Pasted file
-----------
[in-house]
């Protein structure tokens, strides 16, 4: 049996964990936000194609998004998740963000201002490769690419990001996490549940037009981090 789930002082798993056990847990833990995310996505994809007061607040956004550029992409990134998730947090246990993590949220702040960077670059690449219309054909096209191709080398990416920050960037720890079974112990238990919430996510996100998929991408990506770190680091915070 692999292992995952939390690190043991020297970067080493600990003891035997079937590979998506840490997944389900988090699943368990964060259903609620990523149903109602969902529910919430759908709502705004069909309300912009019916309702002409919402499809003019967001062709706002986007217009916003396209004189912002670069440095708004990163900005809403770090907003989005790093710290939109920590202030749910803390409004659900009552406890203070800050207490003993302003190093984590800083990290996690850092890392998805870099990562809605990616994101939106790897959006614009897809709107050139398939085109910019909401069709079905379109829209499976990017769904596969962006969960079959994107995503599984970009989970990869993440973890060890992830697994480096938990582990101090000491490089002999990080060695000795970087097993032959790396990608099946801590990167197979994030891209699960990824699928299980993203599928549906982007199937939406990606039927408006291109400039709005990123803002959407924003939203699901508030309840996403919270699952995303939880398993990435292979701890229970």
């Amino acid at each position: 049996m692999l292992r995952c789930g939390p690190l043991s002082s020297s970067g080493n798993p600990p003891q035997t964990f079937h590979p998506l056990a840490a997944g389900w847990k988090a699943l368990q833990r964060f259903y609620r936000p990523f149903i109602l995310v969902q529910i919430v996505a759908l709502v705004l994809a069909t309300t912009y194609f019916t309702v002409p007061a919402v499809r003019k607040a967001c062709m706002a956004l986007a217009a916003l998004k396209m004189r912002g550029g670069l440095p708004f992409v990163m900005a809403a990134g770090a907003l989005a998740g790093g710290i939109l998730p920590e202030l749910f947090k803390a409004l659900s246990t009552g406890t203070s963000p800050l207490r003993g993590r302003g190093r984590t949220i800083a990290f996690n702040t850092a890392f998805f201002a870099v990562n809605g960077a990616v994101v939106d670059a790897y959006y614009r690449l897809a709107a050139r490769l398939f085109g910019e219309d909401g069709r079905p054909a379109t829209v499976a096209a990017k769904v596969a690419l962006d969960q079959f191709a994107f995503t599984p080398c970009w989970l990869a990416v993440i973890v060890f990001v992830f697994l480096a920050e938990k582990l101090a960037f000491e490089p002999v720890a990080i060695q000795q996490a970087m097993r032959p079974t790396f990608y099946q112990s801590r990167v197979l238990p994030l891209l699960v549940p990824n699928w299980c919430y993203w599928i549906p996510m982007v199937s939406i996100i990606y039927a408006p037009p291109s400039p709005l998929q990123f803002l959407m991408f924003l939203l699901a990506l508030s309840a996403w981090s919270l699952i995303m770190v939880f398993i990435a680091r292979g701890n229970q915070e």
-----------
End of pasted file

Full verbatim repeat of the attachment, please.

[in-house]
């Protein structure tokens, strides 16, 4: 049996964990936000194609998004998740963000201002490769690419990001996490549940037009981090 789930002082798993056990847990833990995310996505994809007061607040956004550029992409990134998730947090246990993590949220702040960077670059690449219309054909096209191709080398990416920050960037720890079974112990238990919430996510996100998929991408990506770190680091915070 692999292992995952939390690190043991020297970067080493600990003891035997079937590979998506840490997944389900988090699943368990964060259903609620990523149903109602969902529910919430759908709502705004069909309300912009019916309702002409919402499809003019967001062709706002986007217009916003396209004189912002670069440095708004990163900005809403770090907003989005790093710290939109920590202030749910803390409004659900009552406890203070800050207490003993302003190093984590800083990290996690850092890392998805870099990562809605990616994101939106790897959006614009897809709107050139398939085109910019909401069709079905379109829209499976990017769904596969962006969960079959994107995503599984970009989970990869993440973890060890992830697994480096938990582990101090000491490089002999990080060695000795970087097993032959790396990608099946801590990167197979994030891209699960990824699928299980993203599928549906982007199937939406990606039927408006291109400039709005990123803002959407924003939203699901508030309840996403919270699952995303939880398993990435292979701890229970």
């Amino acid at each position: 049996m692999l292992r995952c789930g939390p690190l043991s002082s020297s970067g080493n798993p600990p003891q035997t964990f079937h590979p998506l056990a840490a997944g389900w847990k988090a699943l368990q833990r964060f259903y609620r936000p990523f149903i109602l995310v969902q529910i919430v996505a759908l709502v705004l994809a069909t309300t912009y194609f019916t309702v002409p007061a919402v499809r003019k607040a967001c062709m706002a956004l986007a217009a916003l998004k396209m004189r912002g550029g670069l440095p708004f992409v990163m900005a809403a990134g770090a907003l989005a998740g790093g710290i939109l998730p920590e202030l749910f947090k803390a409004l659900s246990t009552g406890t203070s963000p800050l207490r003993g993590r302003g190093r984590t949220i800083a990290f996690n702040t850092a890392f998805f201002a870099v990562n809605g960077a990616v994101v939106d670059a790897y959006y614009r690449l897809a709107a050139r490769l398939f085109g910019e219309d909401g069709r079905p054909a379109t829209v499976a096209a990017k769904v596969a690419l962006d969960q079959f191709a994107f995503t599984p080398c970009w989970l990869a990416v993440i973890v060890f990001v992830f697994l480096a920050e938990k582990l101090a960037f000491e490089p002999v720890a990080i060695q000795q996490a970087m097993r032959p079974t790396f990608y099946q112990s801590r990167v197979l238990p994030l891209l699960v549940p990824n699928w299980c919430y993203w599928i549906p996510m982007v199937s939406i996100i990606y039927a408006p037009p291109s400039p709005l998929q990123f803002l959407m991408f924003l939203l699901a990506l508030s309840a996403w981090s919270l699952i995303m770190v939880f398993i990435a680091r292979g701890n229970q915070e």